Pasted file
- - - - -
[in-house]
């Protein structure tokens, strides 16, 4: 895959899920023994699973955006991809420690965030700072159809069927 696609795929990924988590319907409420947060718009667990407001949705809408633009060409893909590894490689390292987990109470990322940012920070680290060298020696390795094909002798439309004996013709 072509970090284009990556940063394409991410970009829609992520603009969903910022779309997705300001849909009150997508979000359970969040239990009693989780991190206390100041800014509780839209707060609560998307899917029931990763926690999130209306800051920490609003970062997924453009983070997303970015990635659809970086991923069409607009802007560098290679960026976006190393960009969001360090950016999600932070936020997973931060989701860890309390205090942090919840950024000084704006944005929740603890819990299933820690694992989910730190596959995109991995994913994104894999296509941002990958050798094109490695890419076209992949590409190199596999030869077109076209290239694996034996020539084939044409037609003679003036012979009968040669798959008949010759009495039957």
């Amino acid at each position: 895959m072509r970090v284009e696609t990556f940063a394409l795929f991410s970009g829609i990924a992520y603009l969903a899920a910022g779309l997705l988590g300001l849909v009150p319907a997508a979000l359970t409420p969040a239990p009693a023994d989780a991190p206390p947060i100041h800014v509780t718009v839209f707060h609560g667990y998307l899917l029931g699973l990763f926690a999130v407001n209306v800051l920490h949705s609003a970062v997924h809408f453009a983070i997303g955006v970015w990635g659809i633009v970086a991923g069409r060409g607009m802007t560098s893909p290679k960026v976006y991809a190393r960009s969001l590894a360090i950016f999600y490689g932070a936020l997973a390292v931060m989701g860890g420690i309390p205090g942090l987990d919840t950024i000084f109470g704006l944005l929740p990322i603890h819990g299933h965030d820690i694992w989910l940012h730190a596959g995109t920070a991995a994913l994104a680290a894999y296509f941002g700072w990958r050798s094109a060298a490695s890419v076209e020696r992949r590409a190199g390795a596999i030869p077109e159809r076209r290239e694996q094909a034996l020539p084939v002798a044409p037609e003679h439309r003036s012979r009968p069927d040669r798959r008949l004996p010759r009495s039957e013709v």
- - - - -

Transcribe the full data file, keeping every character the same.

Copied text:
[in-house]
């Protein structure tokens, strides 16, 4: 895959899920023994699973955006991809420690965030700072159809069927 696609795929990924988590319907409420947060718009667990407001949705809408633009060409893909590894490689390292987990109470990322940012920070680290060298020696390795094909002798439309004996013709 072509970090284009990556940063394409991410970009829609992520603009969903910022779309997705300001849909009150997508979000359970969040239990009693989780991190206390100041800014509780839209707060609560998307899917029931990763926690999130209306800051920490609003970062997924453009983070997303970015990635659809970086991923069409607009802007560098290679960026976006190393960009969001360090950016999600932070936020997973931060989701860890309390205090942090919840950024000084704006944005929740603890819990299933820690694992989910730190596959995109991995994913994104894999296509941002990958050798094109490695890419076209992949590409190199596999030869077109076209290239694996034996020539084939044409037609003679003036012979009968040669798959008949010759009495039957």
């Amino acid at each position: 895959m072509r970090v284009e696609t990556f940063a394409l795929f991410s970009g829609i990924a992520y603009l969903a899920a910022g779309l997705l988590g300001l849909v009150p319907a997508a979000l359970t409420p969040a239990p009693a023994d989780a991190p206390p947060i100041h800014v509780t718009v839209f707060h609560g667990y998307l899917l029931g699973l990763f926690a999130v407001n209306v800051l920490h949705s609003a970062v997924h809408f453009a983070i997303g955006v970015w990635g659809i633009v970086a991923g069409r060409g607009m802007t560098s893909p290679k960026v976006y991809a190393r960009s969001l590894a360090i950016f999600y490689g932070a936020l997973a390292v931060m989701g860890g420690i309390p205090g942090l987990d919840t950024i000084f109470g704006l944005l929740p990322i603890h819990g299933h965030d820690i694992w989910l940012h730190a596959g995109t920070a991995a994913l994104a680290a894999y296509f941002g700072w990958r050798s094109a060298a490695s890419v076209e020696r992949r590409a190199g390795a596999i030869p077109e159809r076209r290239e694996q094909a034996l020539p084939v002798a044409p037609e003679h439309r003036s012979r009968p069927d040669r798959r008949l004996p010759r009495s039957e013709v």